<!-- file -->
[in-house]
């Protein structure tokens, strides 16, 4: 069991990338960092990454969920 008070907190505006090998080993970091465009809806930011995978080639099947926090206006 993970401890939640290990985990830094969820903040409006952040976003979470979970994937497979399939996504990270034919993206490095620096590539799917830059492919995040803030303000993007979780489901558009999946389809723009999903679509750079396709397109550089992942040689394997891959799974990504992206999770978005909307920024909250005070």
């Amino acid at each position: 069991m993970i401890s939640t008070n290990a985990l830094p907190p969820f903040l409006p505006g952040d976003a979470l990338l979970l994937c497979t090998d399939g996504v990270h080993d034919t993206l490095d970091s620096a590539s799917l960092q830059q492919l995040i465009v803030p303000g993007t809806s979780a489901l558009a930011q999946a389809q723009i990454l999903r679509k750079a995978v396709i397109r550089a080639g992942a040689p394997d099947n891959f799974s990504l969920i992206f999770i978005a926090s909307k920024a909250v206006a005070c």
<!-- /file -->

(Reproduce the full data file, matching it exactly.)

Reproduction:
[in-house]
């Protein structure tokens, strides 16, 4: 069991990338960092990454969920 008070907190505006090998080993970091465009809806930011995978080639099947926090206006 993970401890939640290990985990830094969820903040409006952040976003979470979970994937497979399939996504990270034919993206490095620096590539799917830059492919995040803030303000993007979780489901558009999946389809723009999903679509750079396709397109550089992942040689394997891959799974990504992206999770978005909307920024909250005070």
């Amino acid at each position: 069991m993970i401890s939640t008070n290990a985990l830094p907190p969820f903040l409006p505006g952040d976003a979470l990338l979970l994937c497979t090998d399939g996504v990270h080993d034919t993206l490095d970091s620096a590539s799917l960092q830059q492919l995040i465009v803030p303000g993007t809806s979780a489901l558009a930011q999946a389809q723009i990454l999903r679509k750079a995978v396709i397109r550089a080639g992942a040689p394997d099947n891959f799974s990504l969920i992206f999770i978005a926090s909307k920024a909250v206006a005070c």